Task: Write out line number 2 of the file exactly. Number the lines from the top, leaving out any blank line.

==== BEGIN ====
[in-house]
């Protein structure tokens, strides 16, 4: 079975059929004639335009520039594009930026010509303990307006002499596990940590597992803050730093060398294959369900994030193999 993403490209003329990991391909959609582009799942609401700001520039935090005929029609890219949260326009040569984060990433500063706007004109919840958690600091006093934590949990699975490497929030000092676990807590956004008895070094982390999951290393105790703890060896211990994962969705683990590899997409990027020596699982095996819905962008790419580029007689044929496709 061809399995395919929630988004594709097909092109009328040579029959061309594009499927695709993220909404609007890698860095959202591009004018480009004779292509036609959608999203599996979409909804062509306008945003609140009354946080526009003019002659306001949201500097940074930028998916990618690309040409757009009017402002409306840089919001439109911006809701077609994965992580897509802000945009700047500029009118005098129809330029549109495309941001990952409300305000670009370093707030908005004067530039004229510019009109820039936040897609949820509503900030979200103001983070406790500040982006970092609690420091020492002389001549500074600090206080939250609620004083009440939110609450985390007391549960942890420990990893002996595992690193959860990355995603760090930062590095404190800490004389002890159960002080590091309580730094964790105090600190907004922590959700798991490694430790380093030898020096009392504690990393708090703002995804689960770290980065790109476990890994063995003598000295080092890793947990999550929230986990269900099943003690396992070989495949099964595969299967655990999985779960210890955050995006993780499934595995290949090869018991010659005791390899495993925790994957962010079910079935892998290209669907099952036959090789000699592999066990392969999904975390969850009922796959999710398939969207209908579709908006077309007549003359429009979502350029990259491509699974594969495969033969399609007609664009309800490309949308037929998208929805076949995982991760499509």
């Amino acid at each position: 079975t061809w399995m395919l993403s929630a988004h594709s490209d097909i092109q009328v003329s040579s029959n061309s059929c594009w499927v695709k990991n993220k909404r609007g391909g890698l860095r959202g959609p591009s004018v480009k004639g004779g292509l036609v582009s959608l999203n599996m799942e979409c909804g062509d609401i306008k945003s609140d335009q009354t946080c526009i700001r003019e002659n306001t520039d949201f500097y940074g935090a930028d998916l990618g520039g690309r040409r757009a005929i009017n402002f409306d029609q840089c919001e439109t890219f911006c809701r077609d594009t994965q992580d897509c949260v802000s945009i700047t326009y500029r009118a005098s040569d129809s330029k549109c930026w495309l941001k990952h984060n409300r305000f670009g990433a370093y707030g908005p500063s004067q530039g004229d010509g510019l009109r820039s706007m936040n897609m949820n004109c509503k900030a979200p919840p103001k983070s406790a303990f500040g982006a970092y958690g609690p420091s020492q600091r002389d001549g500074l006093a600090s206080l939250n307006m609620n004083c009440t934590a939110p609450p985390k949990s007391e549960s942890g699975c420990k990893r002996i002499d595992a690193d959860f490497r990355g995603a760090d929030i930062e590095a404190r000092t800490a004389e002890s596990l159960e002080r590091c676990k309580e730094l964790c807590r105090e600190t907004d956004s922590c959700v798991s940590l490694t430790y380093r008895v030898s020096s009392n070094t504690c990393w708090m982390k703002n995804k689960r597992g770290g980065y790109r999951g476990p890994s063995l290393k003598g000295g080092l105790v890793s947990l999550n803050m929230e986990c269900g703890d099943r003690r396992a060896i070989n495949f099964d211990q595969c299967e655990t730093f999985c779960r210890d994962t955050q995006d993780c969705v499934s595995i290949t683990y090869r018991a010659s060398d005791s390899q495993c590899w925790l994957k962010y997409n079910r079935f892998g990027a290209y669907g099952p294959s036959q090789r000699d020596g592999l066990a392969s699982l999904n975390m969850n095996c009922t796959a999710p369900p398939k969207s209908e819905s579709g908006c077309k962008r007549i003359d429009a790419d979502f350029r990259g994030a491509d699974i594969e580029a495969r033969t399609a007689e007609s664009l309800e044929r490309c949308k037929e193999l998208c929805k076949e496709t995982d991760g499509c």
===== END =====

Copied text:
């Protein structure tokens, strides 16, 4: 079975059929004639335009520039594009930026010509303990307006002499596990940590597992803050730093060398294959369900994030193999 993403490209003329990991391909959609582009799942609401700001520039935090005929029609890219949260326009040569984060990433500063706007004109919840958690600091006093934590949990699975490497929030000092676990807590956004008895070094982390999951290393105790703890060896211990994962969705683990590899997409990027020596699982095996819905962008790419580029007689044929496709 061809399995395919929630988004594709097909092109009328040579029959061309594009499927695709993220909404609007890698860095959202591009004018480009004779292509036609959608999203599996979409909804062509306008945003609140009354946080526009003019002659306001949201500097940074930028998916990618690309040409757009009017402002409306840089919001439109911006809701077609994965992580897509802000945009700047500029009118005098129809330029549109495309941001990952409300305000670009370093707030908005004067530039004229510019009109820039936040897609949820509503900030979200103001983070406790500040982006970092609690420091020492002389001549500074600090206080939250609620004083009440939110609450985390007391549960942890420990990893002996595992690193959860990355995603760090930062590095404190800490004389002890159960002080590091309580730094964790105090600190907004922590959700798991490694430790380093030898020096009392504690990393708090703002995804689960770290980065790109476990890994063995003598000295080092890793947990999550929230986990269900099943003690396992070989495949099964595969299967655990999985779960210890955050995006993780499934595995290949090869018991010659005791390899495993925790994957962010079910079935892998290209669907099952036959090789000699592999066990392969999904975390969850009922796959999710398939969207209908579709908006077309007549003359429009979502350029990259491509699974594969495969033969399609007609664009309800490309949308037929998208929805076949995982991760499509």